The Question of Muslim leadership in India

Is Asaduddin Owaisi the only hope for Indian Muslims? Asks SHUJAAT BUKHARI, Editor of "Rising Kashmir"

During a recent interaction with Muslim youth leaders of his party, Congress General Secretary Rahul Gandhi asked them one pertinent question: Why the community has not been able to produce a leader of the stature of India’s first Education Minister Maulana Abul Kalam Azad? Rahul was quizzing them as to what were the factors responsible for not having a Muslim leader with countrywide character. The young Muslims who aspire to be a part of policy-making in India had apparently no answers.

Rahul’s quest to know the reasons about absence of a personality like Maulana Azad on the political scene is not out of place in the backdrop of the plight of Muslims in India today. The community, comprising nearly 20 percent of Indian population, much higher than many Muslim countries in the world, is virtually orphaned on the political front. After Azad, there is hardly a Muslim leader of national character who could represent them in the real sense of the term. If it was he in 1950s, there could be many in line who could be considered “Muslim leaders” but it is difficult to place them in the category of one who could represent the entire Indian Muslim community.

Rafi Ahmad Kidwai and Ziaur Rehman Ansari are few odd names but their influence was limited and they could not emerge as a voice for the entire community. Similarly the likes of G M Banatwala and Salahuddin Owaisi emerged on the political turf but again with a confined and limited area of influence. Banatwala’s Muslim League was a party confined to fringes of the South and Owaisi, despite being a hardcore political stalwart, could not speak for the entire Muslim population of India.

It was, however, in 1980s that a name like Syed Shahabuddin emerged on the scene. He was not only a seasoned diplomat but also a sound intellectual with an appeal that could make him the strong voice of the community. Though he reached Parliament yet his voice lost soon after the demolition of Babri Masjid in 1992. He became the sole voice of resentment against the demolition of the Masjid. Unfortunately, he became the victim of the conspiracies of being branded as “communal” and he soon vanished in thin air.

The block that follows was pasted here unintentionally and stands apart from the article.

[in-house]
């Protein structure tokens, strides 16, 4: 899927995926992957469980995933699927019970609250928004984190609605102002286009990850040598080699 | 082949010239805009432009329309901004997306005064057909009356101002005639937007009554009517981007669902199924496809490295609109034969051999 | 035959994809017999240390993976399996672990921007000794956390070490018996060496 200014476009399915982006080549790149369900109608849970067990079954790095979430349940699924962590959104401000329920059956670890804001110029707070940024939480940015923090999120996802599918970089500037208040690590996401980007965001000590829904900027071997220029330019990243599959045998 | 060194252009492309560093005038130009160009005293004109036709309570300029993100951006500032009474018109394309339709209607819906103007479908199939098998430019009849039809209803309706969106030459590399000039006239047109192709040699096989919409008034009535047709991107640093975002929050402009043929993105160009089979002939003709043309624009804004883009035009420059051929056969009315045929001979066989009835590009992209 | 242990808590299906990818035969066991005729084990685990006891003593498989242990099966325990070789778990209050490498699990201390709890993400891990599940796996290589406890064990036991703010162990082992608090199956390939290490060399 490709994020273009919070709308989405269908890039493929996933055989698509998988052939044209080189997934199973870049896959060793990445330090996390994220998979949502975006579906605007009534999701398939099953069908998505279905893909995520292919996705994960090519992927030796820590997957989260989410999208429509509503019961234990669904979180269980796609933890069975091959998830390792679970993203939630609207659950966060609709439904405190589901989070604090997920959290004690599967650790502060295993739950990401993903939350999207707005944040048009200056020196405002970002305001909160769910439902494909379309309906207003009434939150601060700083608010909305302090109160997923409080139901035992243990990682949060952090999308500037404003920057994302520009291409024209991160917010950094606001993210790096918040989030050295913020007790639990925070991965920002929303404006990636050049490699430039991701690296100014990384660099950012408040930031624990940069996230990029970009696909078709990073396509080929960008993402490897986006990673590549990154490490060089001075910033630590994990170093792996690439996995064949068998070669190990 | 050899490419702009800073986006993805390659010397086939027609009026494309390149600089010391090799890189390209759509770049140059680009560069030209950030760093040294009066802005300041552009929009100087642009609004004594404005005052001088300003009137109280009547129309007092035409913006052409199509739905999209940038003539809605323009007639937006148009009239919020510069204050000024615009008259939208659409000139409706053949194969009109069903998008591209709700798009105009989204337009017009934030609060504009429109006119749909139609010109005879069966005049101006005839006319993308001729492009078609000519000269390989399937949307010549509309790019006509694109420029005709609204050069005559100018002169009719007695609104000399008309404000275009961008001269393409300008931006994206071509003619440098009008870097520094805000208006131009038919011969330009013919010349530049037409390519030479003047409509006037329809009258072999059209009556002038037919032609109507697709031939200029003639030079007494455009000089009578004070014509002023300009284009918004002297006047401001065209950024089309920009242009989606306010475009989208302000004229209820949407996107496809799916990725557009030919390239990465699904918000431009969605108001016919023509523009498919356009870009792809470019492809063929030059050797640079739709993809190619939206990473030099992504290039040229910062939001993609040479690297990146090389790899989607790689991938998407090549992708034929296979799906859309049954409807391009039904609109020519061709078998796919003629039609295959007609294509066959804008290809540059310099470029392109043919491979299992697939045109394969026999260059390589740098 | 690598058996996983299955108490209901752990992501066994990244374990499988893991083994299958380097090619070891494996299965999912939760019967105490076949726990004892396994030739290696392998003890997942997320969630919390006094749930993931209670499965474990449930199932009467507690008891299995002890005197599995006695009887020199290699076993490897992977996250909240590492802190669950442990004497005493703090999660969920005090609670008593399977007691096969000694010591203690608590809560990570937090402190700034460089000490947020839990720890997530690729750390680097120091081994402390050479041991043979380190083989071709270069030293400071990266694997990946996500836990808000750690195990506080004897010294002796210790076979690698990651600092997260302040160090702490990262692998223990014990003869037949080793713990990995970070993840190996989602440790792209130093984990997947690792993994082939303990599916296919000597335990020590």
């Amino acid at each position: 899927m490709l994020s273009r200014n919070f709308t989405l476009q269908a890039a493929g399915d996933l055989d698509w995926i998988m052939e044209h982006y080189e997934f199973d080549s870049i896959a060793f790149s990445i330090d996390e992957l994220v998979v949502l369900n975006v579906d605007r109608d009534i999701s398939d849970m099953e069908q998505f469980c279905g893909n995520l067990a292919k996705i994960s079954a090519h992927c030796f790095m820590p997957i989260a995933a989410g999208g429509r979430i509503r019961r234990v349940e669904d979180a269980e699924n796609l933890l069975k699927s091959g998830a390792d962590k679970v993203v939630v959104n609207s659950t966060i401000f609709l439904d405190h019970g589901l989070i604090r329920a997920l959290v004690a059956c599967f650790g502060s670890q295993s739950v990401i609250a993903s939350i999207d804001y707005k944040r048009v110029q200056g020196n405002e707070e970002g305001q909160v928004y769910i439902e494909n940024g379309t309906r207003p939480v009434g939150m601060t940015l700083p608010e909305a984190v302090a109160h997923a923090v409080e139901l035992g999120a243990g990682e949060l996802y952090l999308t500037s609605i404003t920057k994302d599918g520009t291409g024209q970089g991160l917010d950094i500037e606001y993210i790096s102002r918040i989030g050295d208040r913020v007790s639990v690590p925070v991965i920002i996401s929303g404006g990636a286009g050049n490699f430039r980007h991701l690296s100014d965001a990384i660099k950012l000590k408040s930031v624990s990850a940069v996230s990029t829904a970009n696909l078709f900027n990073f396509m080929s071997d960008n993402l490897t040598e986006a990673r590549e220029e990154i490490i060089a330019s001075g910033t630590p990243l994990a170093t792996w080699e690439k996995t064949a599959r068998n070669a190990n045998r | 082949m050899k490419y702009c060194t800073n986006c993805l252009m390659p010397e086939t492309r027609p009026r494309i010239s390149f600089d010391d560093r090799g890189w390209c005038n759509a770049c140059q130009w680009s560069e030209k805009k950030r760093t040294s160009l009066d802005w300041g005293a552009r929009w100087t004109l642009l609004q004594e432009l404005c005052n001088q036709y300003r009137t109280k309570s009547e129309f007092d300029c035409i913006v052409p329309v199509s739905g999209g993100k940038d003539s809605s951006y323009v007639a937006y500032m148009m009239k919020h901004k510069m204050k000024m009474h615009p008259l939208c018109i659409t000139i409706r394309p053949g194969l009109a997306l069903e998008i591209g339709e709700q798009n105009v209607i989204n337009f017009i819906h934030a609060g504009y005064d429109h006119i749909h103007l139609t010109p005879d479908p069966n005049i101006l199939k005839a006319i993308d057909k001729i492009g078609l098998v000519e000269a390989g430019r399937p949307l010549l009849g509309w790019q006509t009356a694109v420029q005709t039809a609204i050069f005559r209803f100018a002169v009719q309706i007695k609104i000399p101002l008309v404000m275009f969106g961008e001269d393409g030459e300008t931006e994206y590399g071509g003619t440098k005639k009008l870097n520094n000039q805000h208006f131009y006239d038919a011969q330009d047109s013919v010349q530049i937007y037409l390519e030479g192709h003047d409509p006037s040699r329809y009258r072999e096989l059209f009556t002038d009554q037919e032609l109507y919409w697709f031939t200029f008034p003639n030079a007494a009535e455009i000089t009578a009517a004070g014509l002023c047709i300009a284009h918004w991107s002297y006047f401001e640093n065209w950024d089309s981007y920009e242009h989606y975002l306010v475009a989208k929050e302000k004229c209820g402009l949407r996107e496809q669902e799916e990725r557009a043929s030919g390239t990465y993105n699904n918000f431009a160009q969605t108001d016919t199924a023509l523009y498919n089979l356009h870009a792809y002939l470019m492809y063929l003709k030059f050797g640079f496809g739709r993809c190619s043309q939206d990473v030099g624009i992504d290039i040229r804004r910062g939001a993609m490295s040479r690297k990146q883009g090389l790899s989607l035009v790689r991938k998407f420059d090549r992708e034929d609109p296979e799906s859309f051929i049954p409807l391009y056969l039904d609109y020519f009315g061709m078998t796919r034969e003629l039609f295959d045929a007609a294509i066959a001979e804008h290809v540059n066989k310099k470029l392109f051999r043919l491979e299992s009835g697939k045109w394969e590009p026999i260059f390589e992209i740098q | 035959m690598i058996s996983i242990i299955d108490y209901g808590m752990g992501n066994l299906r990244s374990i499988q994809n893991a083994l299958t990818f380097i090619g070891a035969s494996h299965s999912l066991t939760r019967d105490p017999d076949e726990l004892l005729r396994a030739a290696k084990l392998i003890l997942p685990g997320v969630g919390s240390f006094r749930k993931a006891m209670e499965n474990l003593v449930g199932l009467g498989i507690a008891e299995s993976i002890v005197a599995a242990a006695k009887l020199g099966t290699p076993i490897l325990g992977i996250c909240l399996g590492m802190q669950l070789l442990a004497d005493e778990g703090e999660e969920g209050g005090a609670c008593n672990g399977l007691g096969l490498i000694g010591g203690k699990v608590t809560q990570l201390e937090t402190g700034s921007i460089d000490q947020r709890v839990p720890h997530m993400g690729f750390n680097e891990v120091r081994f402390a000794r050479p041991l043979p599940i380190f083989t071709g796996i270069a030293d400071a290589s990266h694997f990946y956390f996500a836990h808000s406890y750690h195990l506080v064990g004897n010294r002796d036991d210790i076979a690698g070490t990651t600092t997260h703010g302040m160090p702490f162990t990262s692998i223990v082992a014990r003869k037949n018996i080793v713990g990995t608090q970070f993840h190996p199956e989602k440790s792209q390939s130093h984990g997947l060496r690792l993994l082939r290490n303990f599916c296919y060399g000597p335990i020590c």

On the other hand, Muslim religious organisations could not come out of the perpetual guilt complex of Partition and failed to give direction to their community. Different religious schools in India played in the hands of one or the other political party, thus concentrating on short-term interests and sacrificing larger ones. The seminaries across north India failed to empower the community both educationally and socially. Their conformist attitude left them far behind to be exploited by fringe elements in the political set-up. Votes in the name of Muslims were garnered by leaders of all political parties. Even Mufti Mohammad Sayeed and Ghulam Nabi Azad, two political stalwarts of Jammu and Kashmir, contested from Bihar and Maharashtra and reached Parliament. Similarly, when Saifuddin Soz was briefly pushed into political wilderness by his political mentors in the National Conference, he too was offered to contest from a Muslim-dominated area in India. But he refused and chose to lose from his traditional constituency in Baramulla. There are surely 29 Muslim members in Lok Sabha but hardly any of them could be considered as a leader who genuinely represents Muslims not only in Parliament but in other forums as well.